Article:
Who Do You Write For? and a #steampunk treat, Dragonfly Warrior by Jay Noel

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How do we gain traction as writers and as writer-publishers? Know your audience. Connect with your audience.

The first place an author should connect with audience is the trifecta – title, cover, blurb. The next place is on the page. Chapter one should open with what appeals to your audience and draws them in.

Space opera fans want to go to space. They want to explore new worlds and meet new civilizations. They want adventure and discovery. They love the unexpected.

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So when a crit partner tells me to go more emotional or romantical in chapter one, I reject that advice. Those elements can have co-star roles, but they can’t take center stage. That’s sending the wrong signal to my audience, repelling them instead of attracting them.

The first time I rejected advice and went with my gut and knowledge [I’m a science fiction fan as well as creator] was kind of scary. I’ve grown a lot since then as an author, and now I listen to myself more often. What I know is important and isn’t something I should ignore. Ever.

An equally important voice I listen to is what my audience expects and wants. Now that I have a fan base, knowing what they want becomes more specific and easier. They tell me, and I listen. This is how I know the most valuable commodity in my tool kit is my mailing list. I send a message, many of them write me back and we chat.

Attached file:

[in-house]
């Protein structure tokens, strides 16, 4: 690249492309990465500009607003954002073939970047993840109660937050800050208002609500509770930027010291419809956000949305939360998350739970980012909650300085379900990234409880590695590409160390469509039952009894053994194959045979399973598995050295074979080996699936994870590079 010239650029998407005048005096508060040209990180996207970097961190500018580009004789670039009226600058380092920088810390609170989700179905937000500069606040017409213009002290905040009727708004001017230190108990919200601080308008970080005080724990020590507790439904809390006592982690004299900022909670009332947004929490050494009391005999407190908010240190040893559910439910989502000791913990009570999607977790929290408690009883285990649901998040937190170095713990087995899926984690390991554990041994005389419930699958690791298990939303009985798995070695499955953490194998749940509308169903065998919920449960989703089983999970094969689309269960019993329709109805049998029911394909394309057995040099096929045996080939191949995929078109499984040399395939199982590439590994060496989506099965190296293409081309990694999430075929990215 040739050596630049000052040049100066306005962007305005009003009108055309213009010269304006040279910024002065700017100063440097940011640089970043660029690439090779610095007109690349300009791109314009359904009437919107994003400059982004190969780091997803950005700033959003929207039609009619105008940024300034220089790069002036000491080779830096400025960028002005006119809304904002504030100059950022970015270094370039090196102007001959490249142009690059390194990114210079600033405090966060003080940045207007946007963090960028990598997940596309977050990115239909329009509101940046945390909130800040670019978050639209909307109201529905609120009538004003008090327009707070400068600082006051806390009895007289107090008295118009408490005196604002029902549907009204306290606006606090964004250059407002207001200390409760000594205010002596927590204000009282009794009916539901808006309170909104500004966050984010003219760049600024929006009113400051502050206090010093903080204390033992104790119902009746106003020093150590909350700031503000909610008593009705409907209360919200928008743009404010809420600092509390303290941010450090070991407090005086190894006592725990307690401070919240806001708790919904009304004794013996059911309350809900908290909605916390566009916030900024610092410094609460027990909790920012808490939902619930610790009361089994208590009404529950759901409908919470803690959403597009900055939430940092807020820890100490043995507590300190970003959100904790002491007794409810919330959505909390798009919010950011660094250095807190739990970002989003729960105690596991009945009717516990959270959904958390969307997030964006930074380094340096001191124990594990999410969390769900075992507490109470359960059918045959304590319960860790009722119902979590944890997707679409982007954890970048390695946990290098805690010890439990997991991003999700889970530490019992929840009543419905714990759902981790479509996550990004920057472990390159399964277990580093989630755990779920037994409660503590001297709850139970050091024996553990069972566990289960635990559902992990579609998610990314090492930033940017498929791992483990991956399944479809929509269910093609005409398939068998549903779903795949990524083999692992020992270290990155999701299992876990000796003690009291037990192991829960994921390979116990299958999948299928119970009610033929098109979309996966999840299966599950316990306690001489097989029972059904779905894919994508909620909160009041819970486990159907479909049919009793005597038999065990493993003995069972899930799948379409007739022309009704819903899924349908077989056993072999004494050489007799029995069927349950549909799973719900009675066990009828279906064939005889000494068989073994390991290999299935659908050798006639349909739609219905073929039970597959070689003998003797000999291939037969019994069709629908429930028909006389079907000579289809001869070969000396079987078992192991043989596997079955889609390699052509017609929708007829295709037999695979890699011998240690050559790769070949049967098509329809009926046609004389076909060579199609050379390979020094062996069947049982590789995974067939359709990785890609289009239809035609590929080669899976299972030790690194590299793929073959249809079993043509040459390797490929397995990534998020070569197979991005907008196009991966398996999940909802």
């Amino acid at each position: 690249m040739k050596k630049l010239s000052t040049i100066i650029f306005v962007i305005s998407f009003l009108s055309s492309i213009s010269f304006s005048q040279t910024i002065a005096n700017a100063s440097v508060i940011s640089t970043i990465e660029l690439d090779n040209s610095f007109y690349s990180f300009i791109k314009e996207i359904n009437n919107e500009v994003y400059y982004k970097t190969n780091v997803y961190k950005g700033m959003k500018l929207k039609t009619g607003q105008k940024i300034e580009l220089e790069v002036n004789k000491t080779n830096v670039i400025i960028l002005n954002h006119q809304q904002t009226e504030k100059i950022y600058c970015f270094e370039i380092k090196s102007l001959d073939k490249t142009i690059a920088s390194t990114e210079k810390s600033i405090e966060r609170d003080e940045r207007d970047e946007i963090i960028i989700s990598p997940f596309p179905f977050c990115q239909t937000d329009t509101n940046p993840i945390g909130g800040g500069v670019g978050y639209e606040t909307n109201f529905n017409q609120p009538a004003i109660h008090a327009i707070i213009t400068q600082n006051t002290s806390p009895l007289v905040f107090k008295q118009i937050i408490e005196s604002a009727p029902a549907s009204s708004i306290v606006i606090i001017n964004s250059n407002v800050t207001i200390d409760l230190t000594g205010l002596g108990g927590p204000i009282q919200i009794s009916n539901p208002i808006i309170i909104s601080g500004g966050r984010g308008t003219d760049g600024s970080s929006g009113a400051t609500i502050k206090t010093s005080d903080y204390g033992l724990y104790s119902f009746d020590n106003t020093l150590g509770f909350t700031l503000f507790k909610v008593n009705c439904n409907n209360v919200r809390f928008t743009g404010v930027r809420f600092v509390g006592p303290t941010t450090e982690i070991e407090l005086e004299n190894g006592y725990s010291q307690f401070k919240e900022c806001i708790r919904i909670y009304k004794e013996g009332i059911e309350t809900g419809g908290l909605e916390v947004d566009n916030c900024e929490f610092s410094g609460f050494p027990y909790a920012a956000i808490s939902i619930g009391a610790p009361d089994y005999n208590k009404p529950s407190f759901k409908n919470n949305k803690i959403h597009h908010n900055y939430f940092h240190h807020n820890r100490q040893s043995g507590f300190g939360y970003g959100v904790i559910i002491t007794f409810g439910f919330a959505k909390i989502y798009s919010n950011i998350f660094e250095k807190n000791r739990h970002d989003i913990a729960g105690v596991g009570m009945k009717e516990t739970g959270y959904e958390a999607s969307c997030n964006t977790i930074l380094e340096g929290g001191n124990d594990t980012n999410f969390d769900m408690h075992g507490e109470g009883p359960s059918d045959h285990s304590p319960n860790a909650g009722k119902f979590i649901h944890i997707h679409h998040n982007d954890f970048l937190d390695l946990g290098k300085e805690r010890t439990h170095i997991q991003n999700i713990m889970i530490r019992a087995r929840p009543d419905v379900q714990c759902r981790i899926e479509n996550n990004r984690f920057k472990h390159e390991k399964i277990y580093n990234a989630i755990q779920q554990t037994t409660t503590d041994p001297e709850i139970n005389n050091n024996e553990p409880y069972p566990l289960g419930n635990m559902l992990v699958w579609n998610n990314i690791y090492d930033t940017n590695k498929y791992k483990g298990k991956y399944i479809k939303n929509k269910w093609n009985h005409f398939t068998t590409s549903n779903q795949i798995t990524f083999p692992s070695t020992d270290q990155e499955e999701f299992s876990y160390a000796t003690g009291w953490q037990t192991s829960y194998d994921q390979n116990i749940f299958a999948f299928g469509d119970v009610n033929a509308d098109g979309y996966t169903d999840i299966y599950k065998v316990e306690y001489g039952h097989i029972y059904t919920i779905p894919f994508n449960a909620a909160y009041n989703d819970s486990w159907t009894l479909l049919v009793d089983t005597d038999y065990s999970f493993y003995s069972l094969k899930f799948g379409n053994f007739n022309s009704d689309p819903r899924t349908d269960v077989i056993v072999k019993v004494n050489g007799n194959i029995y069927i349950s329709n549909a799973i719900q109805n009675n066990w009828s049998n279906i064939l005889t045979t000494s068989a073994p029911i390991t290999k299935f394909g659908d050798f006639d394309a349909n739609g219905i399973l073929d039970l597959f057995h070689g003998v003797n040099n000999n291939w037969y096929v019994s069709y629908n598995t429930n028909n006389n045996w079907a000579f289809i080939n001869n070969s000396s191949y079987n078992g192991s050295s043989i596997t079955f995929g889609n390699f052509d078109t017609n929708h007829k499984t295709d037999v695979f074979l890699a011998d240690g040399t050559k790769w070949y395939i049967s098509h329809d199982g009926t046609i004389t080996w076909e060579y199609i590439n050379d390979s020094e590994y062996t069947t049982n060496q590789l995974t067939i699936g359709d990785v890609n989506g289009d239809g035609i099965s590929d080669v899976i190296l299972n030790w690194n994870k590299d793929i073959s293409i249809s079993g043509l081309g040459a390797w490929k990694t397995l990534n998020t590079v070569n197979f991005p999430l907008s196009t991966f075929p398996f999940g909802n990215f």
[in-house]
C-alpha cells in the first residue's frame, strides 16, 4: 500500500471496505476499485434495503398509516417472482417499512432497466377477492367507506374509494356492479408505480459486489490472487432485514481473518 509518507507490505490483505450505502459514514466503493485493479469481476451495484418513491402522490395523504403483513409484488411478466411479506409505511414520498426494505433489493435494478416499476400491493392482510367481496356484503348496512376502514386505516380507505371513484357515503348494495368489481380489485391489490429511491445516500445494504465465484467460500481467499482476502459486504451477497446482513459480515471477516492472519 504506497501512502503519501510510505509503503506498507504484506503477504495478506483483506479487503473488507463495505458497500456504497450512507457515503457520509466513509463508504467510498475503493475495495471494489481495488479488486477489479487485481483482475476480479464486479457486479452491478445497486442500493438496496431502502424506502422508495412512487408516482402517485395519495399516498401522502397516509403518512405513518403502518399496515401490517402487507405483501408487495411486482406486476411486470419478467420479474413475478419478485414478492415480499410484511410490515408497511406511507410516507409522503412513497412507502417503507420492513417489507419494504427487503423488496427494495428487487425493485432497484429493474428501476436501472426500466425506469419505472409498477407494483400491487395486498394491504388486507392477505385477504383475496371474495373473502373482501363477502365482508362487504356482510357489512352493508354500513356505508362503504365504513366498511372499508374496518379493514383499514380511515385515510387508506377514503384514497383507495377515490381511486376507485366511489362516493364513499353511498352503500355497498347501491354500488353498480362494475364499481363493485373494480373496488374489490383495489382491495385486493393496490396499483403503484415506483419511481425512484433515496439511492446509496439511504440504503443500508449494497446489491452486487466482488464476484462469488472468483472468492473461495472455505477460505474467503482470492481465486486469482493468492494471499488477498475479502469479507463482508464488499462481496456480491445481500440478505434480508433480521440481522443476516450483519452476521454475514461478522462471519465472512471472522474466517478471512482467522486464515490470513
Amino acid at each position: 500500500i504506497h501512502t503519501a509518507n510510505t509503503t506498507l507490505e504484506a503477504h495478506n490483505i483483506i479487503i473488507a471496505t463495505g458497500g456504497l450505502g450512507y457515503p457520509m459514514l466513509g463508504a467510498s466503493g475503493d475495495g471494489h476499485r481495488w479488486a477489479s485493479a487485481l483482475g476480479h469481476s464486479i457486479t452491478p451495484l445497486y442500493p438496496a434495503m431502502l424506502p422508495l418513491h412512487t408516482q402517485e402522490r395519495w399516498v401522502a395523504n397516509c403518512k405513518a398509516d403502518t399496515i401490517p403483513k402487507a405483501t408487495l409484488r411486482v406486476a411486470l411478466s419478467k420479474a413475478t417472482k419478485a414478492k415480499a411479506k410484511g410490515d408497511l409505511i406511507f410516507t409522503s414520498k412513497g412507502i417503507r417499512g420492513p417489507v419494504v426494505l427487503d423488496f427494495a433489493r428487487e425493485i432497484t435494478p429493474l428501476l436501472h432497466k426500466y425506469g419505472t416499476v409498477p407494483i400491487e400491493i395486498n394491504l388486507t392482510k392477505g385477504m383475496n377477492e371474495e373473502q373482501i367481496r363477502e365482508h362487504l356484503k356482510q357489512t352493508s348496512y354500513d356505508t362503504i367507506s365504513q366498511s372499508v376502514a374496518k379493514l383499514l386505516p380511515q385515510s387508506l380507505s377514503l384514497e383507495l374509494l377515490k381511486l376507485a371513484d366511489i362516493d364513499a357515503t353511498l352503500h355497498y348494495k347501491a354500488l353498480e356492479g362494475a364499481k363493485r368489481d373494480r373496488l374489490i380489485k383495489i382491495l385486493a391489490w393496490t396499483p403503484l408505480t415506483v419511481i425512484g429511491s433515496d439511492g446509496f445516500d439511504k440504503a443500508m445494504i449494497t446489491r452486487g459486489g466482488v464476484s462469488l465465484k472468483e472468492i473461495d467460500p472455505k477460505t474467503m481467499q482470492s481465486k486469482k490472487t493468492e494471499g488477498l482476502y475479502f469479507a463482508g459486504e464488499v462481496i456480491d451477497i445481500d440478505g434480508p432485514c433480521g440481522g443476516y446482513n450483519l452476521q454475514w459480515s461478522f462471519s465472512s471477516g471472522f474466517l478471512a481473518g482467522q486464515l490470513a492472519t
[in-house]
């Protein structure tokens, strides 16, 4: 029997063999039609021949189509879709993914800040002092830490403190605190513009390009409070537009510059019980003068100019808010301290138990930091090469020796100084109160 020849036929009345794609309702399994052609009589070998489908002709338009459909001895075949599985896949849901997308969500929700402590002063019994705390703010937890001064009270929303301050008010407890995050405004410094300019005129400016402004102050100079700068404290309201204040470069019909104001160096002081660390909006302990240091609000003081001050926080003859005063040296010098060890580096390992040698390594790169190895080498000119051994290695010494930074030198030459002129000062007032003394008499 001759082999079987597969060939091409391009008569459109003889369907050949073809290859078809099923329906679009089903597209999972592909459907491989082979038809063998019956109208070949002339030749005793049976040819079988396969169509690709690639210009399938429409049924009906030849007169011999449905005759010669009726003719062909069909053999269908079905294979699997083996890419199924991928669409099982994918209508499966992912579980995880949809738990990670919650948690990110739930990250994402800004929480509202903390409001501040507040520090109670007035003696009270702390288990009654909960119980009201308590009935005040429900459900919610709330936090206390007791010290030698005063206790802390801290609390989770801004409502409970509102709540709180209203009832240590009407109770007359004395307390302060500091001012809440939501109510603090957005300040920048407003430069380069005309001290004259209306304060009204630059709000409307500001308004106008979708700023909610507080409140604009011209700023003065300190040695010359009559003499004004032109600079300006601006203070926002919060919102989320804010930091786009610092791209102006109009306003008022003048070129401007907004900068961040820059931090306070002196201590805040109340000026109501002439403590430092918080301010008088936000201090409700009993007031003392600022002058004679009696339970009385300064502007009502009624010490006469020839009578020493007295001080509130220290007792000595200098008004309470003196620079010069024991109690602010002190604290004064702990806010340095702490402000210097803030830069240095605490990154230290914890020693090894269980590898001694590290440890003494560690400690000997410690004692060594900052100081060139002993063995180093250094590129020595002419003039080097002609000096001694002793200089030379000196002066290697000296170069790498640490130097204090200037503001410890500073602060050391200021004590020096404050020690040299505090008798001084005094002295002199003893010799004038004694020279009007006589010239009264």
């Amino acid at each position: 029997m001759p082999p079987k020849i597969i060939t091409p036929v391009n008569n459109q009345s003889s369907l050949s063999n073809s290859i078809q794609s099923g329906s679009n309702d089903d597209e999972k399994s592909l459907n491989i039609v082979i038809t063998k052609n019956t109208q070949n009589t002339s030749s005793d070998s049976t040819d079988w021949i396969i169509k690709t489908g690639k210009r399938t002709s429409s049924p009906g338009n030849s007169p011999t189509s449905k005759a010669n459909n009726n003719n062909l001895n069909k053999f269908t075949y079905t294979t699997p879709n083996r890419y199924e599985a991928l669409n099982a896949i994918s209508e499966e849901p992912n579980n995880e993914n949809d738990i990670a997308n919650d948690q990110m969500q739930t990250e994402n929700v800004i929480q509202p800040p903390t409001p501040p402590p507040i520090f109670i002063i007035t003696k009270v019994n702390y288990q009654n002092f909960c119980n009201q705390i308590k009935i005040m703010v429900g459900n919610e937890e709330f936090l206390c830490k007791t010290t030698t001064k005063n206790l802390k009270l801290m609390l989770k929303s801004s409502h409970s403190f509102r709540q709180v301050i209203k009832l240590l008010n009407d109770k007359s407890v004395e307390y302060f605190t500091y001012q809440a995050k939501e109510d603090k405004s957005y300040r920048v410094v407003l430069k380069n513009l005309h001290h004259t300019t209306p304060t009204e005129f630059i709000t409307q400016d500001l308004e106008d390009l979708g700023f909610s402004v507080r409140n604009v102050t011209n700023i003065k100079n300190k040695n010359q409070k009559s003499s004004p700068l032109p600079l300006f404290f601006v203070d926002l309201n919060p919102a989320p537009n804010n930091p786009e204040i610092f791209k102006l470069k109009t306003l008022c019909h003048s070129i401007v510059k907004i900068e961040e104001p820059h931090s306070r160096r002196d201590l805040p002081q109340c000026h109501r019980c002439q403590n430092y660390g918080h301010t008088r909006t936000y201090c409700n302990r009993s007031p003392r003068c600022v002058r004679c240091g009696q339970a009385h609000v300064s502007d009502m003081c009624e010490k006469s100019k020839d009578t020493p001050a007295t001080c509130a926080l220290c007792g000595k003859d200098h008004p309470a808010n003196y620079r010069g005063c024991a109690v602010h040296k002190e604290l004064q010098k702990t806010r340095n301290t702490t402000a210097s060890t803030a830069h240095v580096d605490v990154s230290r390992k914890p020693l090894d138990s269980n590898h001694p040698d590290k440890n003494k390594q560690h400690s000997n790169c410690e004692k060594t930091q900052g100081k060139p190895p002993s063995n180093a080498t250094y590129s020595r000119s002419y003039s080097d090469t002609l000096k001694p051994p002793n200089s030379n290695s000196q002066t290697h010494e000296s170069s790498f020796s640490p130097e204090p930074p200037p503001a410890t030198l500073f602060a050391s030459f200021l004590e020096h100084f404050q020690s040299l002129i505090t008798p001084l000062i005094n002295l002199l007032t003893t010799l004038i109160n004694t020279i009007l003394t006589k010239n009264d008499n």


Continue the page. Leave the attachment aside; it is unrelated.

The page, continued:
My new series, which starts this summer, The Rifters, has more of a paranormal/urban fantasy slant than science fiction, but I used what I know about my fan base and developed elements in the story to appeal to them. It doesn’t mean a Backworlds fan will then read The Rifters, but there’s nothing wrong with making the effort. There’s nothing wrong with using reader data right at my fingertips. It’d be rather unwise not to. Yes?

My uber fans might be willing to try the first Rifters because they like my writing style. So it’s smart to add things in that might keep them hooked. That crossover of elements in Backworlds and Rifters could get Rifters fans to read Backworlds.

Our readers or potential readers are the only people we have to woo. We do not have to impress or cater to the entire planet of readers. If we do, we fail our true audience and our story. Twilight wasn’t for me, but I recognized that Stephanie Meyers connected with her audience from chapter one. That is what we all have to do.

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 This is my January post for IWSG and IndieLife.

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DragonFly Warrior

DragonflyWarrior

by Jay Noel

The Mechanica Wars: Savage Machines Are Afoot…

At the age of twenty, Kanze Zenjiro’s bloody footprints mark the bodies of those who stood in his way to protect the throne of Nihon. Now, the tyrannical Iberian Empire is bent on destroying his kingdom, and they send their steam-powered giants and iron spiders against him.

Zen embarks on a quest that takes him on the most dangerous journey of his life. To succeed, Zen must live up to his nickname, the Dragonfly Warrior, and kill all his enemies with only a sword and a pair of six-guns. He is called upon to somehow survive a test of faith and loyalty in a world so cruel and merciless, it borders on madness.